Dr. Dawg

Best coin ever spent

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Like most viewers, at least judging from on-line reactions, I found this video more than a little moving. Now I’ve recovered from what I took to be the tearful joy of the moment, I’ve been asking myself why this should be.

The appearance of a full-blown orchestra and chorus was a staged affair, but one that needed to be activated. That was done by the little girl who tossed money in the hat, then stepped back respectfully and smiled. There is no reason to believe she was in on the joke (for elaborate joke it was). If not her, perhaps someone else, but the receipt of a coin was inevitable from some member of the crowd that occupied the public square. There was the empty hat, a lock demanding a key.

The gradual appearance and performance of the orchestra is at once literal and metaphorical: the surprise of appearance arising not as the linear effect of a cause but from a radical break between cause and effect—the very definition of a miracle. The coin was not, in fact, spent. There was no purchase here, but an offering. The hat, like an altar, was a site of prayer.

We see the young girl standing in her place throughout most of the video, and other children feature prominently in it as well. This is not incidental. We are drawn, and not by design, to re-imagine our own childhoods, full of unexpected and incessant wonders. But in the very act of re-imagining, we attest to the fact that this magic world without logic and linearity is now forever lost to us. The adults in the video, therefore, are counterpoint. One records the performance on a cellphone, the closest, perhaps, that we might come to the plenitude of the moment: if we cannot simply give ourselves to it, an ultimately futile attempt to capture it may be all that is left to us.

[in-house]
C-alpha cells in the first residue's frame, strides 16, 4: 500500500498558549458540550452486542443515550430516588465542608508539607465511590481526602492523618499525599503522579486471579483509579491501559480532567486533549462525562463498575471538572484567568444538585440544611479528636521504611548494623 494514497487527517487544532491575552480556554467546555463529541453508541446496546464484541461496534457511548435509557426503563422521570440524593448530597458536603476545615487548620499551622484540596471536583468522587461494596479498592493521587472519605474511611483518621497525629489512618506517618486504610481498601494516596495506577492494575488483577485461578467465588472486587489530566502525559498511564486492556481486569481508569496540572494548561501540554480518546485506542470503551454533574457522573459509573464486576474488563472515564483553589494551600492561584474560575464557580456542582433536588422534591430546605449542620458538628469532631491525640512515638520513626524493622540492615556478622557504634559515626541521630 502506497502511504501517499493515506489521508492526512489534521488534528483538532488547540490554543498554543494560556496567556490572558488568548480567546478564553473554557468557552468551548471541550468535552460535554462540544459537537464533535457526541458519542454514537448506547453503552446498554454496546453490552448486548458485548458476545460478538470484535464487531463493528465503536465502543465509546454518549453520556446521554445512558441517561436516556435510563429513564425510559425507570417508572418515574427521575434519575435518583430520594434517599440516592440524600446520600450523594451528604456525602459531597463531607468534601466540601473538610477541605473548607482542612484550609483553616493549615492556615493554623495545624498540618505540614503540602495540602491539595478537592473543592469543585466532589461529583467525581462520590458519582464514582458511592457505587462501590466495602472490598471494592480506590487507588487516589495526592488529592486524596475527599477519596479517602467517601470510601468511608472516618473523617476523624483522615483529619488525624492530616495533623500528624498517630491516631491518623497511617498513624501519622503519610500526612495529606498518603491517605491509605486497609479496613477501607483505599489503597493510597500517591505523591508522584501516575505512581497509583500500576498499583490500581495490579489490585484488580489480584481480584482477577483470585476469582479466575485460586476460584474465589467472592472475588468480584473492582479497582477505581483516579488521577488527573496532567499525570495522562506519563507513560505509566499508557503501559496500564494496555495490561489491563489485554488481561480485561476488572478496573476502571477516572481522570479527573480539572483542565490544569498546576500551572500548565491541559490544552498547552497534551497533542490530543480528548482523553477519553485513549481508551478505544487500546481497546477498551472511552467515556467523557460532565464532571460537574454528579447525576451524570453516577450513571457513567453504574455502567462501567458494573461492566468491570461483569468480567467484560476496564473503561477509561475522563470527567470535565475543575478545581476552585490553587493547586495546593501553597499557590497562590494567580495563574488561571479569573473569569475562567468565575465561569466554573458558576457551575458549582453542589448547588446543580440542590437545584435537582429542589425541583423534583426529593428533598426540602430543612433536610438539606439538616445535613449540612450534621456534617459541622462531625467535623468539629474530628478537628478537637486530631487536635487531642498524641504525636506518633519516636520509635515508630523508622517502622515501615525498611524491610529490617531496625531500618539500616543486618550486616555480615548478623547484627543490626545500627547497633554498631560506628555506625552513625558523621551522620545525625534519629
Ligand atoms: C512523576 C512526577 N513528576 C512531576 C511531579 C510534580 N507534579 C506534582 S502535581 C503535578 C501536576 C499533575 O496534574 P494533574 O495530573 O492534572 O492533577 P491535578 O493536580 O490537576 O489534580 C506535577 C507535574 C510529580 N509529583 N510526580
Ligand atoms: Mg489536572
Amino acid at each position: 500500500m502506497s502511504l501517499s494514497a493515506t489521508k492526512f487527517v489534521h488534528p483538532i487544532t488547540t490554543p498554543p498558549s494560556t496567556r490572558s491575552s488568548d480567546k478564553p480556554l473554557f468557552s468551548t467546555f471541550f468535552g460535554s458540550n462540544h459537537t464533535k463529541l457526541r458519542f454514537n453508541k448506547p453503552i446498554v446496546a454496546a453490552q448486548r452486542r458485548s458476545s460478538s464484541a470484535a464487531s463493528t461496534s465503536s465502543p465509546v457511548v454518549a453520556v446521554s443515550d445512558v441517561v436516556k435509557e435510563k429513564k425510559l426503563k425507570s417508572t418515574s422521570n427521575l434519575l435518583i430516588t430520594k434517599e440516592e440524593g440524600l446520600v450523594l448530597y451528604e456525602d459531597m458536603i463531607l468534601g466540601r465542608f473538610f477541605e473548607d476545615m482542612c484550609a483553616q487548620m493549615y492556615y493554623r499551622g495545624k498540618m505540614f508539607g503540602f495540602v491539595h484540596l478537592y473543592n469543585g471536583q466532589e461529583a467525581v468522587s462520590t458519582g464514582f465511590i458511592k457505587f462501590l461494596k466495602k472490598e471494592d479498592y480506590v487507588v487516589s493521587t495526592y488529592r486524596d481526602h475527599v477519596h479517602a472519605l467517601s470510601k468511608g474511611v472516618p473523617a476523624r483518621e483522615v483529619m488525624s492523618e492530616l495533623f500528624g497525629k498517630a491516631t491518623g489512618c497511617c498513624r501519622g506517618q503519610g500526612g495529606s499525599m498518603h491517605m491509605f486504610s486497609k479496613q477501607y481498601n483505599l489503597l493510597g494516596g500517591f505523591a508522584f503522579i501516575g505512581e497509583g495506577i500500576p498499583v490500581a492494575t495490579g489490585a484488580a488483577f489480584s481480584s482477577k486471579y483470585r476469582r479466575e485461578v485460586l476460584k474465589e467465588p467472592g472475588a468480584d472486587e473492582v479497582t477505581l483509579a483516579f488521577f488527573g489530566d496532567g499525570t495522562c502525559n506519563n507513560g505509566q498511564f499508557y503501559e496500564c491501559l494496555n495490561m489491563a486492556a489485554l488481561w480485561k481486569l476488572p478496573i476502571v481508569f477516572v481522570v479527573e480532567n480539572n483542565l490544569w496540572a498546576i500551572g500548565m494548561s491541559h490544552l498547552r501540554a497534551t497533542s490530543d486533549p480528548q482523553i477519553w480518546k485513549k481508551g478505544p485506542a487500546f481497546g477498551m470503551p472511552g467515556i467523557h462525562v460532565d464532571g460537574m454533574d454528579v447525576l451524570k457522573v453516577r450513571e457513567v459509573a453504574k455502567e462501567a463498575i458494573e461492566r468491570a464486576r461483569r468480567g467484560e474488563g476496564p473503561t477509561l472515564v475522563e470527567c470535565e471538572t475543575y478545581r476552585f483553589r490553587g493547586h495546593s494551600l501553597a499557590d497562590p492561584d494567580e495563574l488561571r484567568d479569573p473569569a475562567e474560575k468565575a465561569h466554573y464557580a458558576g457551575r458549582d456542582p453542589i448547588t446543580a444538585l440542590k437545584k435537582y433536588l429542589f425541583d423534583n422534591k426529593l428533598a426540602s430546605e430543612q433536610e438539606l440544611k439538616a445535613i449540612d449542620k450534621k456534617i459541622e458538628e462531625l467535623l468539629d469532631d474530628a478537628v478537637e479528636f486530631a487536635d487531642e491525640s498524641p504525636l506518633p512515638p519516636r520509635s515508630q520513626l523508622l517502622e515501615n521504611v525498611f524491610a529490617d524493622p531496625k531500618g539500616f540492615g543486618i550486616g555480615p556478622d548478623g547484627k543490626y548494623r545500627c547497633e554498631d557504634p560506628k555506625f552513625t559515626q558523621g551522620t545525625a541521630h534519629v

The video itself is one such attempt. And we, the viewers at two removes, are overcome by the fundamental lack that opens like a chasm before us. Desire is created by the girl’s initial act, desire that cannot be fulfilled. To use the Christian metaphor, we are given a glimpse of the garden from which we have been expelled. We weep, therefore, not out of joy but of pain.

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This page contains a single entry by Dr. Dawg published on November 24, 2013 9:50 AM.

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